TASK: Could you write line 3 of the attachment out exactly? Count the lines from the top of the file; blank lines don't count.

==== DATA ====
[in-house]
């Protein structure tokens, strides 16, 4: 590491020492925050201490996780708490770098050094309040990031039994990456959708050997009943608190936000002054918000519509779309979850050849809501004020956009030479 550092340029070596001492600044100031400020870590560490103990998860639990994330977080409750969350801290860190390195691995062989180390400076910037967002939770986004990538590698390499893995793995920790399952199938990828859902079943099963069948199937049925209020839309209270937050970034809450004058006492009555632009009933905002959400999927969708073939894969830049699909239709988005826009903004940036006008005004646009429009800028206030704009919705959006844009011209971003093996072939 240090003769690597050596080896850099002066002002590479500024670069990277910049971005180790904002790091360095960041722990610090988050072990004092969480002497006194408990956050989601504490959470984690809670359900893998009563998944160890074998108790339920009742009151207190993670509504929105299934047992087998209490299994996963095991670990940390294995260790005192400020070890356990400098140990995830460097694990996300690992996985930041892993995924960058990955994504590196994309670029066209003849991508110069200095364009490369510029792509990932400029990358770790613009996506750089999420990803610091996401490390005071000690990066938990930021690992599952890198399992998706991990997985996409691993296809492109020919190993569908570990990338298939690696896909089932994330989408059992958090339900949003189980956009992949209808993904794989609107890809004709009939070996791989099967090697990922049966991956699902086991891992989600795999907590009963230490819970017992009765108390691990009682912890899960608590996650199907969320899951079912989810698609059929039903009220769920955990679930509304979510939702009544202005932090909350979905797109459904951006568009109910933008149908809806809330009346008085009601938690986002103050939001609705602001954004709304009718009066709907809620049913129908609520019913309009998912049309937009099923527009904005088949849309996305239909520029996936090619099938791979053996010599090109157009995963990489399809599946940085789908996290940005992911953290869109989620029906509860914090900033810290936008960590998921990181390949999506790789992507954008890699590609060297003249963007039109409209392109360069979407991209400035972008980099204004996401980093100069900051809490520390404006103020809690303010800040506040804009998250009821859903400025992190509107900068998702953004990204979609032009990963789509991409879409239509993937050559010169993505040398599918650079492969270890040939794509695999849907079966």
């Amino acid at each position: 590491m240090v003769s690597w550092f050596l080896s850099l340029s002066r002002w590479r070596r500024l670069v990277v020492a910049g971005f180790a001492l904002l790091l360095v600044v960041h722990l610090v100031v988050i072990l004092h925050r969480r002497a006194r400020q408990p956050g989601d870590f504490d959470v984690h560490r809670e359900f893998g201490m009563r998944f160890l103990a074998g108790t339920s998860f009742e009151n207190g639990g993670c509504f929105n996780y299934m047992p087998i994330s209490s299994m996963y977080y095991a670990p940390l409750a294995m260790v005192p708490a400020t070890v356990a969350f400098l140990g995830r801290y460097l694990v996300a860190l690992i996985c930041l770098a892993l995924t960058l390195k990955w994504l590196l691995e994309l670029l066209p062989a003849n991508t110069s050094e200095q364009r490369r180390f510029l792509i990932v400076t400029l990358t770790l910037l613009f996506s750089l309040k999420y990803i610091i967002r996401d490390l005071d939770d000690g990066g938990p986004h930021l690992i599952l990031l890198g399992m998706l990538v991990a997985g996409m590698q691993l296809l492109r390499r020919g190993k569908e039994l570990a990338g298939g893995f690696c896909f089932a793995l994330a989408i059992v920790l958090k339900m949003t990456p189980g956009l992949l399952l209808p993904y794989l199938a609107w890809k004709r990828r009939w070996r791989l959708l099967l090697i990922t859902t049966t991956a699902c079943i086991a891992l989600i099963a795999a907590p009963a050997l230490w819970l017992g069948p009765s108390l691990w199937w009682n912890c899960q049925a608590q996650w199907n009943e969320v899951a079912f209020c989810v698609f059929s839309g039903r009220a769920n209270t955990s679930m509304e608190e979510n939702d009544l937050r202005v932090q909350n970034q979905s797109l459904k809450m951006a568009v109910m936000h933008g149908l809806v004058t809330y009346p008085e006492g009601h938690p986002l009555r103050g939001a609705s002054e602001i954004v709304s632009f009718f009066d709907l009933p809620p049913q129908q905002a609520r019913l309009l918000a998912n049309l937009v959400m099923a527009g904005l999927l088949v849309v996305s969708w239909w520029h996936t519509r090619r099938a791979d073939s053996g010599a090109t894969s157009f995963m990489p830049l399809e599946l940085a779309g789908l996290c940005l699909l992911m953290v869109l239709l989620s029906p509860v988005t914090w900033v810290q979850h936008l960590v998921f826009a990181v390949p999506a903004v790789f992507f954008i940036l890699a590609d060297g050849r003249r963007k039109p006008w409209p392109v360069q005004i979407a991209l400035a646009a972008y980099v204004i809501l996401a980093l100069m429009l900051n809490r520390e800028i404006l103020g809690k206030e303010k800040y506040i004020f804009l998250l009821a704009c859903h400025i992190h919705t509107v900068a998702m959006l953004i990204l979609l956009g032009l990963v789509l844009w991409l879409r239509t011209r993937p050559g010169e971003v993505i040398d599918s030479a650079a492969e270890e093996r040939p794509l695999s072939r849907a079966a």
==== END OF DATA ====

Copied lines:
């Amino acid at each position: 590491m240090v003769s690597w550092f050596l080896s850099l340029s002066r002002w590479r070596r500024l670069v990277v020492a910049g971005f180790a001492l904002l790091l360095v600044v960041h722990l610090v100031v988050i072990l004092h925050r969480r002497a006194r400020q408990p956050g989601d870590f504490d959470v984690h560490r809670e359900f893998g201490m009563r998944f160890l103990a074998g108790t339920s998860f009742e009151n207190g639990g993670c509504f929105n996780y299934m047992p087998i994330s209490s299994m996963y977080y095991a670990p940390l409750a294995m260790v005192p708490a400020t070890v356990a969350f400098l140990g995830r801290y460097l694990v996300a860190l690992i996985c930041l770098a892993l995924t960058l390195k990955w994504l590196l691995e994309l670029l066209p062989a003849n991508t110069s050094e200095q364009r490369r180390f510029l792509i990932v400076t400029l990358t770790l910037l613009f996506s750089l309040k999420y990803i610091i967002r996401d490390l005071d939770d000690g990066g938990p986004h930021l690992i599952l990031l890198g399992m998706l990538v991990a997985g996409m590698q691993l296809l492109r390499r020919g190993k569908e039994l570990a990338g298939g893995f690696c896909f089932a793995l994330a989408i059992v920790l958090k339900m949003t990456p189980g956009l992949l399952l209808p993904y794989l199938a609107w890809k004709r990828r009939w070996r791989l959708l099967l090697i990922t859902t049966t991956a699902c079943i086991a891992l989600i099963a795999a907590p009963a050997l230490w819970l017992g069948p009765s108390l691990w199937w009682n912890c899960q049925a608590q996650w199907n009943e969320v899951a079912f209020c989810v698609f059929s839309g039903r009220a769920n209270t955990s679930m509304e608190e979510n939702d009544l937050r202005v932090q909350n970034q979905s797109l459904k809450m951006a568009v109910m936000h933008g149908l809806v004058t809330y009346p008085e006492g009601h938690p986002l009555r103050g939001a609705s002054e602001i954004v709304s632009f009718f009066d709907l009933p809620p049913q129908q905002a609520r019913l309009l918000a998912n049309l937009v959400m099923a527009g904005l999927l088949v849309v996305s969708w239909w520029h996936t519509r090619r099938a791979d073939s053996g010599a090109t894969s157009f995963m990489p830049l399809e599946l940085a779309g789908l996290c940005l699909l992911m953290v869109l239709l989620s029906p509860v988005t914090w900033v810290q979850h936008l960590v998921f826009a990181v390949p999506a903004v790789f992507f954008i940036l890699a590609d060297g050849r003249r963007k039109p006008w409209p392109v360069q005004i979407a991209l400035a646009a972008y980099v204004i809501l996401a980093l100069m429009l900051n809490r520390e800028i404006l103020g809690k206030e303010k800040y506040i004020f804009l998250l009821a704009c859903h400025i992190h919705t509107v900068a998702m959006l953004i990204l979609l956009g032009l990963v789509l844009w991409l879409r239509t011209r993937p050559g010169e971003v993505i040398d599918s030479a650079a492969e270890e093996r040939p794509l695999s072939r849907a079966a």